I was involved with VIP celebrity red carpet events. There was a memorable Richard Dawkins book launch in Second Life in 2004 where virtual hosts of heavenly angels arrived to make mischief. All manner of shenanigans happened in this virtual world as people and celebrities played with the technology.
Today, you can see all ages creating, exploring and escaping in the most popular Virtual Worlds; Minecraft, Animal Crossing and World of Warcraft.
Forums and Bulletin Boards
These were online communities where conversations took place in the form of posted messages and conversation threads and discussions often within websites. For example, Econsultancy.com's very early digital marketing forums in 2000 or thecybermoms.com a forum on CyberMom, a US parenting site that billed itself as the '"Net for Moms with Modems".
Many of these forums and bulletin board community messages were pre-moderated by a community moderator before becoming visible.
Usenet was a platform of thousands bulletin boards and forums, covering almost every topic under the sun. It was bought by Google in 2001.
Reddit forums are a direct descendent of the information rich and (usually) friendly, supportive world of Bulletin Boards and forums that may of us early internet users participated in.
Web based communities/blog networks
These loosely networked online communities grew out of internet properties providing free web hosting, blogging and web publishing tools.
Lycos launched Tripod in 1992. Tripod was a blogging tool, a photo album manager, users could build simple websites and connect to other member 'web logs' or 'blogs' on the Tripod platform.
Along with Geocities and The Globe, these preceded the more familiar blog platforms of the late 1990s and early 2000s such as Blogger, Wordpress and Tumblr. Medium, launched in 2015 is one of the newer examples of a blog community.
Social networks - are they online communities?
The rise of Social networks such as Mixi, Cyworld, MySpace, LinkedIn and Facebook in the early 2000's meant that suddenly the idea of online or digital communities became attractive to many organisations and brands.
They were able to create and engage with large community of fans and followers in Facebook and LinkedIn Groups, MySpace, Orkut or Bebo in their branded spaces.
But social media platforms are generally ad-funded businesses. Providing software and community platforms for free isn't a long-term strategy that keeps shareholders happy.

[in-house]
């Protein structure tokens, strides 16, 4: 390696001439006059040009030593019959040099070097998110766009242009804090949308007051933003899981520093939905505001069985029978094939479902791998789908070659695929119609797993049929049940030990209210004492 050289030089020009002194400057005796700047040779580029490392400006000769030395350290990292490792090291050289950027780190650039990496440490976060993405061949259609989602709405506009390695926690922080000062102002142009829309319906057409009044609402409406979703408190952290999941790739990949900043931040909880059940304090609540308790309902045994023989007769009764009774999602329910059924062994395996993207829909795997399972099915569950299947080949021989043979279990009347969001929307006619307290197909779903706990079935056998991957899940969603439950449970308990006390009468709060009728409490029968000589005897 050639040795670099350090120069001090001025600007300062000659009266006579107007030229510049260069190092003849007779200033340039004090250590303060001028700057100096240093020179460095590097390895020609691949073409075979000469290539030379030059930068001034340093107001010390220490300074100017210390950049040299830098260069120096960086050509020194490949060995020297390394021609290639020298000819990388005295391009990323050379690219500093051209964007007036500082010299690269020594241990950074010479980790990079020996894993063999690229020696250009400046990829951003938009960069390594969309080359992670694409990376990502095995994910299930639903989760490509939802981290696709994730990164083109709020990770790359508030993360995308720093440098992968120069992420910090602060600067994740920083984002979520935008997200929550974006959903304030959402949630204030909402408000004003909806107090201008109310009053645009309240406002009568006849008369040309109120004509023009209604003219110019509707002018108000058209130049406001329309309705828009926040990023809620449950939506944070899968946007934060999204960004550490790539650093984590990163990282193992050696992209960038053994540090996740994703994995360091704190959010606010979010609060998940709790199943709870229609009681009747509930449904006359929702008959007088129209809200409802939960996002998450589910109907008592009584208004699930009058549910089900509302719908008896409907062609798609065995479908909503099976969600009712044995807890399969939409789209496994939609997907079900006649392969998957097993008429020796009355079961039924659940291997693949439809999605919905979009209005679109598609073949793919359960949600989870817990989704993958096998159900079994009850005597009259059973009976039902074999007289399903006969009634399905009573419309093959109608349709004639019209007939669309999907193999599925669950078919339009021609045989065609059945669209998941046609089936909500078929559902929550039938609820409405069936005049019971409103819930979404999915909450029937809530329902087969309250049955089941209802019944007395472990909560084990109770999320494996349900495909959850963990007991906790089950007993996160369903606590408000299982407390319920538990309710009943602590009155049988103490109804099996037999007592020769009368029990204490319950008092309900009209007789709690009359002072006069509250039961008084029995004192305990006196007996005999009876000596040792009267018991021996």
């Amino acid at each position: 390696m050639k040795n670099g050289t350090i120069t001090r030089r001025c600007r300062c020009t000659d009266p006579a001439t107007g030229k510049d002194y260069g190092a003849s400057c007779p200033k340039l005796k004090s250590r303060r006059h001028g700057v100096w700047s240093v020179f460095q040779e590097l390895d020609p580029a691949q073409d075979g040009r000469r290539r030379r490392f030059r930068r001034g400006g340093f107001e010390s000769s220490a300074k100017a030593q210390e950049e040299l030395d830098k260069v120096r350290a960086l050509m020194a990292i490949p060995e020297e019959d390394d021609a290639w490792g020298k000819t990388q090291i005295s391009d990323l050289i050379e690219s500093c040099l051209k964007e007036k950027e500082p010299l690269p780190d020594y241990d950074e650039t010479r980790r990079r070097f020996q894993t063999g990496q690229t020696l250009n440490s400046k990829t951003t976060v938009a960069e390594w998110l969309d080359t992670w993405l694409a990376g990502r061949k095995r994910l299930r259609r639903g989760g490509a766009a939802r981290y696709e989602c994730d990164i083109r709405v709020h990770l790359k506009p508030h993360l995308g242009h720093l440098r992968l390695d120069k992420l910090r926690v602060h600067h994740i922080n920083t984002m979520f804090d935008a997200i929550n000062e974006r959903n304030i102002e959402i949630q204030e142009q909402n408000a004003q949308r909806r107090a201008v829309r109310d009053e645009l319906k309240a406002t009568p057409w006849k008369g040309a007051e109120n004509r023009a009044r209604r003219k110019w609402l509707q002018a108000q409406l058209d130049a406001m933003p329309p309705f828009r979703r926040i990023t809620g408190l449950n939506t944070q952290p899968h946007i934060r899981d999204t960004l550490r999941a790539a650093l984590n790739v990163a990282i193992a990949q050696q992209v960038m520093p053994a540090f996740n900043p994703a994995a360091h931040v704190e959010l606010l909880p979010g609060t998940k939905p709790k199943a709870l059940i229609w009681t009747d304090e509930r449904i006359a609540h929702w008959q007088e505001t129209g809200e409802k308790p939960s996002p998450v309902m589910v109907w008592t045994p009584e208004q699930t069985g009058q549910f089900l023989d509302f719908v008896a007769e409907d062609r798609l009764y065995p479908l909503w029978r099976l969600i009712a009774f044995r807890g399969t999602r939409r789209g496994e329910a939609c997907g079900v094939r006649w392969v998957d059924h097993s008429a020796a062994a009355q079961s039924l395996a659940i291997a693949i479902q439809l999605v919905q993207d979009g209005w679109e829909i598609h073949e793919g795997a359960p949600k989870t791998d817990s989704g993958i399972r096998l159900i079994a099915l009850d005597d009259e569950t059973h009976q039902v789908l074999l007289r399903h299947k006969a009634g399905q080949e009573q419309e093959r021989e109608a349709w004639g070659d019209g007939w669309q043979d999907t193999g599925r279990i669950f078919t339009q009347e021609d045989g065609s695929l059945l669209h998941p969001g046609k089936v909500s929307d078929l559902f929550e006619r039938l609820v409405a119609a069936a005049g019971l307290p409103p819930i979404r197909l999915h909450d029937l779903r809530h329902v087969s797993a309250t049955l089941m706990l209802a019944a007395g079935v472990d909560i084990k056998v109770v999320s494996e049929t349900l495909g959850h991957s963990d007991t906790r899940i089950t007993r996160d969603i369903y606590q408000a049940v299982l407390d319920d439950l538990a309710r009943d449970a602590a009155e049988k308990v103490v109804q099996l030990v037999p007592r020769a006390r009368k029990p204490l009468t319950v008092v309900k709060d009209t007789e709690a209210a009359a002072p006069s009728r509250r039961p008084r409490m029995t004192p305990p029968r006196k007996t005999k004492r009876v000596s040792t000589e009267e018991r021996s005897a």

In 2012 Facebook ads became available to all through their self-serve ad platform. Within a couple of years, many community strategists realised that they would have to pay-to-play in Facebook or move their Facebook Page community back to Facebook Groups if their community were to stay visible as the algorithms took hold.
LinkedIn Groups used to be the perfect platform to build and engage with professional online communities. For many years, they were the go-to platform for B2B communities.
Now, brands, media and businesses, who invested time and budget in creating large online communities on LinkedIn, are reappraising things.
Ian Jindal, Founder and Editor-in-Chief of Internet Retailing sums up why social networks like LinkedIn are not community platforms:
"LinkedIn’s Groups is a reminder that LinkedIn is not a community platform - it’s a business that monetises the #humblebrag in business as well as our eyeballs and data."
Are you a looking for a better way to build an online community?
Keep a look out for more community strategy lessons and webinars.
You can also draw inspiration from our case studies.
Try Guild for free today to see how easy it is to set up and scale private, GDPR-compliant professional messaging groups and communities.
Our pricing and plans page gives details of the Business and Enterprise versions which include custom-branding, analytics, admin, support, access to conversation and user data.
Simply click on ‘Start Free’ on the Business version to start your trial.
Contact us if you want to know more or have any questions.